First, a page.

The small town of Butler, Tennessee, sits near Watauga Lake in the northeastern corner of Tennessee, located about 20 miles south of the Virginia state line. You could actually call it Butler 2.0: the original Butler is submerged in Watauga Lake. Around the time of the construction of the Watauga Dam in 1948, the “new” Butler was incorporated on a higher patch of land, and the old version of the city was left to a new life underwater. Visitors to Butler can see the history of "the town that wouldn't drown" at The Butler Museum or go fishing for old Model Ts in the lake. To up your dosage of history, you can stop by the Gray Fossil Museum, located about a 43.5-mile drive from the inn in the town of Gray. The fossil site was discovered by highway workers in 2000 and appears to have been the location of an old sinkhole and an ancient pond. There’s an ongoing dig going on around this museum that has turned up fossils of an ancient rhino and a rare species of red panda.The natural landscape is the real draw of this area of Tennessee, though; the Appalachian and Iron Mountains spread as far as the eye can see, and caves, waterfalls, and hiking trails are abundant. Twelve miles from the Iron Mountain Inn Bed and Breakfast, you’ll find sections of the famous Appalachian Trail that are excellent for a daylong hiking trip. The inn is also close to North Carolina's Blowing Rock, a cliff where light objects such as leaves are thrown over the edge and then blow back like a boomerang.Read the Fine Print for important info on travel dates and other restrictions.
Wahoo’s Adventures refers to itself as the “original” whitewater outfitter, having facilitated outdoor excursions on rafts, tubes, canoes, and kayaks for the past three decades. Whitewater-rafting tours take place upon the Watauga River, the Nolichucky River, and Wilson Creek Gorge, three waterways with differing levels of frothiness, much like three cappuccinos ordered by a family of bears. Alternatively, adults without rafting experience and children as young as 6 months can lazily drift down the New River while sprawled across tubes. As they pass rugged hillsides and scenic farmland, tubers can smell wildflowers, listen to chirping birds, and keep eyes peeled for Sasquatch footprints. Keeping clients safe is Wahoo’s main priority, which is why their experienced guides equip adventurers with high-quality life jackets, helmets, and paddles before taking the water.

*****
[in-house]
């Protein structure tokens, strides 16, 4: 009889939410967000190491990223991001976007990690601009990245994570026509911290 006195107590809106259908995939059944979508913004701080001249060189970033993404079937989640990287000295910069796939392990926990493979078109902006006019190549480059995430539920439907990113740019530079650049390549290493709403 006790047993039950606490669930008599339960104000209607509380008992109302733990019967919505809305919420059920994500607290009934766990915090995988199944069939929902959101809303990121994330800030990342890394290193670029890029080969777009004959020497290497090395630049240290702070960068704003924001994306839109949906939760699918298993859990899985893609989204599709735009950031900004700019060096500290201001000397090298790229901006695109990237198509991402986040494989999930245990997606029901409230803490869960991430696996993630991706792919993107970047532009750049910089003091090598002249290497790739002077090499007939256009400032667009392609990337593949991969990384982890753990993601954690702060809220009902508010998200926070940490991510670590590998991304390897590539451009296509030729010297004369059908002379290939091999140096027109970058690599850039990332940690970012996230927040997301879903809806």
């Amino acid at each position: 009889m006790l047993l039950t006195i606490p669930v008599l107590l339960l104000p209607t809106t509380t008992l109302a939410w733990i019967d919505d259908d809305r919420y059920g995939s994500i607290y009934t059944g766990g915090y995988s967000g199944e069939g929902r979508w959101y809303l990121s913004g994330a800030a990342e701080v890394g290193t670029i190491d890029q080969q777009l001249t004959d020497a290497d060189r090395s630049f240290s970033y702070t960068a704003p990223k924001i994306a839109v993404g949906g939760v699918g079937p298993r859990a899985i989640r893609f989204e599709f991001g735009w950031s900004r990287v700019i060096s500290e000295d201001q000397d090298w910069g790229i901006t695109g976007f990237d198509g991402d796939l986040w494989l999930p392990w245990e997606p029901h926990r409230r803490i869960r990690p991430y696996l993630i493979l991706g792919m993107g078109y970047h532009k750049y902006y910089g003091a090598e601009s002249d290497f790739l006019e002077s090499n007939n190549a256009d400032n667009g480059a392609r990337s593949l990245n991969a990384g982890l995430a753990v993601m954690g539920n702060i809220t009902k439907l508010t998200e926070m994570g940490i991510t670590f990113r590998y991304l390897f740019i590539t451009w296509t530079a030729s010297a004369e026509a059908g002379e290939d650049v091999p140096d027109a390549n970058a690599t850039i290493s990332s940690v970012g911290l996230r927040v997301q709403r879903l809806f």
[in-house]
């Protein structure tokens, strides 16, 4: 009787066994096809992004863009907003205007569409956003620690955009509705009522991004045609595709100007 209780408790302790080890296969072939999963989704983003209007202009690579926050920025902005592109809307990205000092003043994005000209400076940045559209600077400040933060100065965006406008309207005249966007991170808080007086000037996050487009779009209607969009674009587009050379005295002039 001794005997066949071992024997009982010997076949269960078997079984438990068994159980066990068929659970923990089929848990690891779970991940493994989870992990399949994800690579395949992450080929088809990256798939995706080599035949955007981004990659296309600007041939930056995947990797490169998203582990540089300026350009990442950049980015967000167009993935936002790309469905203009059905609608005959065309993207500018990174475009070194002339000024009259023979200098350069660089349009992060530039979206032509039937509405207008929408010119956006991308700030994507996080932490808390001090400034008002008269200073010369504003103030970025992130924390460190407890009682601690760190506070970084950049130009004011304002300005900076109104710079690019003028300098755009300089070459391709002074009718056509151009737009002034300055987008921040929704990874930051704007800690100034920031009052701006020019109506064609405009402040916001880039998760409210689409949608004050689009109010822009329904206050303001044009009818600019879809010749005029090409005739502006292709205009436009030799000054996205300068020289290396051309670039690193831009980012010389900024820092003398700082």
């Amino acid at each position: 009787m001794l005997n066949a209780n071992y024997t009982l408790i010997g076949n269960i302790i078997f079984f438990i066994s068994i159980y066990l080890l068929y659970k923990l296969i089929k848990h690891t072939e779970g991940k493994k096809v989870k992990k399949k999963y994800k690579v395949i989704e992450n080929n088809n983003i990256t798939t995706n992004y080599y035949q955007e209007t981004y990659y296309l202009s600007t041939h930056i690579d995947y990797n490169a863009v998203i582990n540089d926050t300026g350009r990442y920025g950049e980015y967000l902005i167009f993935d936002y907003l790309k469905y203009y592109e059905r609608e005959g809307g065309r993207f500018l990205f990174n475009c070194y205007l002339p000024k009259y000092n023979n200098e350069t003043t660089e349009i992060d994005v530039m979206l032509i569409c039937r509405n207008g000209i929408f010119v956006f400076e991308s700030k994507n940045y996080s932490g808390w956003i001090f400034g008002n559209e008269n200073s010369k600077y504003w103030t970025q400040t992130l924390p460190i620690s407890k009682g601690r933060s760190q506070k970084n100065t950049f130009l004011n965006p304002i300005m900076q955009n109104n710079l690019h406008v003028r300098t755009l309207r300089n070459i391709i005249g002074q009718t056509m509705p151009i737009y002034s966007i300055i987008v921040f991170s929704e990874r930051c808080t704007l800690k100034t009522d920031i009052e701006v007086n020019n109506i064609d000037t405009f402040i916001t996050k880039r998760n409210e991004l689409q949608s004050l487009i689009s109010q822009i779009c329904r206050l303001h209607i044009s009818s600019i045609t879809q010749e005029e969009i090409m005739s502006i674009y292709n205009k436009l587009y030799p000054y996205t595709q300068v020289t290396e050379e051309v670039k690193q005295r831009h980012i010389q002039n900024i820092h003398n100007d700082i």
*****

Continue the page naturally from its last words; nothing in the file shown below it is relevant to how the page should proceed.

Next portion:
River and Earth Adventures stands out from other wilderness outfitters by being completely operated by their own guides. Their fleet of seasoned cave, mountain, and water-navigating guides work in tandem with professional ecologists and geologists, focusing Blue Ridge Mountains excursions on environmental education as well as adventure. During all day trips, guides divulge area history and expound on forest and river ecosystems as well as geology in caves whose interiors rest at 60 degrees year-round to keep them free of snowman hermits.
Each trip also immerses adventurers in athletic activity, whether on hikes to summits and secluded waterfalls, spelunking through electricity-free cave tunnels, or rafting and kayaking down the Watauga River rapids. For those in search of extended excursions, guides lead children's adventure day camps and combination trips that further an environmental focus and bottle-cap collections through river cleanup projects.